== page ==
Mexican President Andres Manuel Lopez Obrador presented a plan to overhaul the nation's $266 billion pension system, seeking to have companies pay more toward employee retirement funds, in a rare display of unity with business leaders.
The president said in a Wednesday morning news conference that the reform will stave off a looming retirement crisis. The bill would focus on boosting pensions for low-income workers and increase them for employees overall by 40%, Finance Minister Arturo Herrera said at the event, talking alongside business, union and congressional representatives.
The deal appeared after months of speculation the populist president could back a more radical reform of the system that would increase state control. But the announcement signaled a rare rapprochement between the president and corporate leaders, which have fought with the government over the lack of fiscal stimulus and the administration's cancellation of key investment projects in the country.
"It was surprising that it was so conciliatory," said Jonathan Terluk, an analyst at Mexico City-based political consultancy Empra. "There were some crazy ideas out there."
The plan, which was being immediately sent to the lower house of congress, mandates that employers nearly triple over a period of eight years the amount they pay toward pensions to 13.87% of worker salaries, officials said.
Mr. Terluk said the bill was broadly similar to a recent proposal from the country's conservative opposition party. "This will be readily passable in some form that is similar to what is being presented. That seems to rarely happen with this administration," he said.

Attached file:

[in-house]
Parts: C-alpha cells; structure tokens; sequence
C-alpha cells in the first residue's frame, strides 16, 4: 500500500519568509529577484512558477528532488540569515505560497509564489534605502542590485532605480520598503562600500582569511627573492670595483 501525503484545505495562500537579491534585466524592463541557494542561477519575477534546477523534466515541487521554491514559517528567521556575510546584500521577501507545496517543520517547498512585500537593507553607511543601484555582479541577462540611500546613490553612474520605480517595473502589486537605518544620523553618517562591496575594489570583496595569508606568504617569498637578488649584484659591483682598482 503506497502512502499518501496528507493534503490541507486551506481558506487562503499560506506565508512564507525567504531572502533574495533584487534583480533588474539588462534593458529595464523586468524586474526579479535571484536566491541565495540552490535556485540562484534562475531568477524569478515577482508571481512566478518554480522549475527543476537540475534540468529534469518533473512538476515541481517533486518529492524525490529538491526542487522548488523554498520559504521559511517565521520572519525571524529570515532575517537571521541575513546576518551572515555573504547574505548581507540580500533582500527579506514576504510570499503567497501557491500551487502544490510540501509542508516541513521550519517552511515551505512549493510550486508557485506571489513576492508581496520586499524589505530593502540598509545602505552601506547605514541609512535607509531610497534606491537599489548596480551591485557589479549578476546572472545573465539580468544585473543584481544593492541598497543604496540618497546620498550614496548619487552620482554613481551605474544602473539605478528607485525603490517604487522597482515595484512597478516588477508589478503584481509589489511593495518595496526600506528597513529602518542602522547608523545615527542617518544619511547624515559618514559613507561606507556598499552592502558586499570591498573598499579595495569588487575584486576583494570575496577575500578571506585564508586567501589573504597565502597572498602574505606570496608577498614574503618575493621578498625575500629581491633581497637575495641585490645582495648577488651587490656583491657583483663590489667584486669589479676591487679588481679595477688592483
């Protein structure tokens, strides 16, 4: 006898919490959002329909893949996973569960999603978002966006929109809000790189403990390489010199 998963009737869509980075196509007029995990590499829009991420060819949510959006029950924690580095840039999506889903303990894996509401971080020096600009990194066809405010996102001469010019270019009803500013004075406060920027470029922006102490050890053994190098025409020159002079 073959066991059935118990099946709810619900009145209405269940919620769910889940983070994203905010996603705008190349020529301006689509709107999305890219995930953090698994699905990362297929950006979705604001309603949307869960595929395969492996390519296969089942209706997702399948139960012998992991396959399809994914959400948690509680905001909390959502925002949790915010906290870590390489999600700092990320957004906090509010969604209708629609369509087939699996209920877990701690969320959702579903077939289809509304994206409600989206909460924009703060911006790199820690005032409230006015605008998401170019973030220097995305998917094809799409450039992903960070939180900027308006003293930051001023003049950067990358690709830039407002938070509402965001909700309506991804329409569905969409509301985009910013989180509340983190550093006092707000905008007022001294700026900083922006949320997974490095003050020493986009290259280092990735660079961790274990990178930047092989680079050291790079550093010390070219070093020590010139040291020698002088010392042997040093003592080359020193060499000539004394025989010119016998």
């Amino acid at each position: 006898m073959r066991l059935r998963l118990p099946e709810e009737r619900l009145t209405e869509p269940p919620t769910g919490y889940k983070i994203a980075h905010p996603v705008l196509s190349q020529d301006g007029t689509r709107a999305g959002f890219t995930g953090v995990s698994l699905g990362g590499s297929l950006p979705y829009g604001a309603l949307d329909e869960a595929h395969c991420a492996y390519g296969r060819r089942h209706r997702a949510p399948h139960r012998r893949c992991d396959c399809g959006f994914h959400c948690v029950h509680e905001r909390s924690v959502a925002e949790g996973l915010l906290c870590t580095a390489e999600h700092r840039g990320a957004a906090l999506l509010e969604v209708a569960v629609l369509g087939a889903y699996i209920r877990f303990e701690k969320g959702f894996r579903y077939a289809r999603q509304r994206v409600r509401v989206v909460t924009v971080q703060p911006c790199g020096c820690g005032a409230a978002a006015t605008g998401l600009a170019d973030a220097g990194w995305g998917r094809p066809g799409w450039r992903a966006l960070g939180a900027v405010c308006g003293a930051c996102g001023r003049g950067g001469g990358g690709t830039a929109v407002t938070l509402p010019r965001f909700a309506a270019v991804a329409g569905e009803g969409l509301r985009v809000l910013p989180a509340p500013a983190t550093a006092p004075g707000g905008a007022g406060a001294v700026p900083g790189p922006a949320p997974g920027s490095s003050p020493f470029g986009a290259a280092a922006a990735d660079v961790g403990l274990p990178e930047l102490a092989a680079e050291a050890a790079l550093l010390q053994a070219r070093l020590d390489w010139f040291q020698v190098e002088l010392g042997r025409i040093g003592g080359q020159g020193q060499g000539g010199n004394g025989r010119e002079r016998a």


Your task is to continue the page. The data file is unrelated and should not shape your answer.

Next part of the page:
Not changing the system "would have caused a crisis, and those who would have suffered the most are the workers," Mr. Lopez Obrador said. "For this reason, a commitment was made for a new pension system reform, and it had the support of the business sector and the labor sector."
Benito Berber, an economist at Natixis, said the plan was "very pro-market and positive" and quashed — at least for now — concerns that the government would try to force pension funds to invest in the president's big infrastructure projects. Among the key proposals is a reduction of the required weeks employees must work to have access to their pensions in the first place.
The government will lower the obligation to 750 weeks, or almost 15 years, from 1,250 previously.
The move by Mr. Lopez Obrador is in keeping with his pledge to protect Mexico's poor. A Finance Ministry presentation showed that workers who earned minimum wage will receive 103% of their salaries upon retirement, while those who make five times the minimum wage will receive 54%.
At the same time, the announcement allows the president to show a conciliatory tone toward business after months of confrontation as Mexico faces what could be its worst economic crisis on record.
"We had differences but we keep the dialog open," Mr. Lopez Obrador said when asked Wednesday about his relationship with company leaders.